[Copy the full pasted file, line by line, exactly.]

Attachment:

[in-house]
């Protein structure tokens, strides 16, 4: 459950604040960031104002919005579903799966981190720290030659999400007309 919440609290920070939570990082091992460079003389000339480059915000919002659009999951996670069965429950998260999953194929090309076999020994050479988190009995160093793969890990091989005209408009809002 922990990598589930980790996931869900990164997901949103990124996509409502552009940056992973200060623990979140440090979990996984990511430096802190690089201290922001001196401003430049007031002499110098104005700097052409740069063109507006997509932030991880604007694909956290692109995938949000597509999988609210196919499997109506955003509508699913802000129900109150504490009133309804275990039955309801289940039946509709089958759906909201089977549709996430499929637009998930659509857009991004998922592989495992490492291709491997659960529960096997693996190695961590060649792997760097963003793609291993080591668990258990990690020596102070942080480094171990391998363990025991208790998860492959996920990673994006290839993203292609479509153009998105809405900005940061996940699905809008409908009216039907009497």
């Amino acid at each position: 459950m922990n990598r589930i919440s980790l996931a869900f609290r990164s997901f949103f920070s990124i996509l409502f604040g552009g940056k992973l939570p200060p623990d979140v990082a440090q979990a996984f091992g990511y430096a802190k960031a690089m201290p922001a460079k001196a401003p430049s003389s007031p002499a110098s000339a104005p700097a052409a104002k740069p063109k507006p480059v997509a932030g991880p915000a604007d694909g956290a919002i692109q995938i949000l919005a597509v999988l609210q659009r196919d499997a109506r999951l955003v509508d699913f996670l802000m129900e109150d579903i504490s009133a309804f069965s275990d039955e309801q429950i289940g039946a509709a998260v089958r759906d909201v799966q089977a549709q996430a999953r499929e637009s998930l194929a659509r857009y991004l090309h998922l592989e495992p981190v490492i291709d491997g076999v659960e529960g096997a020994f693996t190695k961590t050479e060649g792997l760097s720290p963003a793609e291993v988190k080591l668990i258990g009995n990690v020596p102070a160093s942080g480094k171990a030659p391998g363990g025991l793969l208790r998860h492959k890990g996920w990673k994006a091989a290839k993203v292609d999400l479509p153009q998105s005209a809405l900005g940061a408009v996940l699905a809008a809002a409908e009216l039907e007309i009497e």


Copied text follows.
[in-house]
């Protein structure tokens, strides 16, 4: 459950604040960031104002919005579903799966981190720290030659999400007309 919440609290920070939570990082091992460079003389000339480059915000919002659009999951996670069965429950998260999953194929090309076999020994050479988190009995160093793969890990091989005209408009809002 922990990598589930980790996931869900990164997901949103990124996509409502552009940056992973200060623990979140440090979990996984990511430096802190690089201290922001001196401003430049007031002499110098104005700097052409740069063109507006997509932030991880604007694909956290692109995938949000597509999988609210196919499997109506955003509508699913802000129900109150504490009133309804275990039955309801289940039946509709089958759906909201089977549709996430499929637009998930659509857009991004998922592989495992490492291709491997659960529960096997693996190695961590060649792997760097963003793609291993080591668990258990990690020596102070942080480094171990391998363990025991208790998860492959996920990673994006290839993203292609479509153009998105809405900005940061996940699905809008409908009216039907009497």
């Amino acid at each position: 459950m922990n990598r589930i919440s980790l996931a869900f609290r990164s997901f949103f920070s990124i996509l409502f604040g552009g940056k992973l939570p200060p623990d979140v990082a440090q979990a996984f091992g990511y430096a802190k960031a690089m201290p922001a460079k001196a401003p430049s003389s007031p002499a110098s000339a104005p700097a052409a104002k740069p063109k507006p480059v997509a932030g991880p915000a604007d694909g956290a919002i692109q995938i949000l919005a597509v999988l609210q659009r196919d499997a109506r999951l955003v509508d699913f996670l802000m129900e109150d579903i504490s009133a309804f069965s275990d039955e309801q429950i289940g039946a509709a998260v089958r759906d909201v799966q089977a549709q996430a999953r499929e637009s998930l194929a659509r857009y991004l090309h998922l592989e495992p981190v490492i291709d491997g076999v659960e529960g096997a020994f693996t190695k961590t050479e060649g792997l760097s720290p963003a793609e291993v988190k080591l668990i258990g009995n990690v020596p102070a160093s942080g480094k171990a030659p391998g363990g025991l793969l208790r998860h492959k890990g996920w990673k994006a091989a290839k993203v292609d999400l479509p153009q998105s005209a809405l900005g940061a408009v996940l699905a809008a809002a409908e009216l039907e007309i009497e």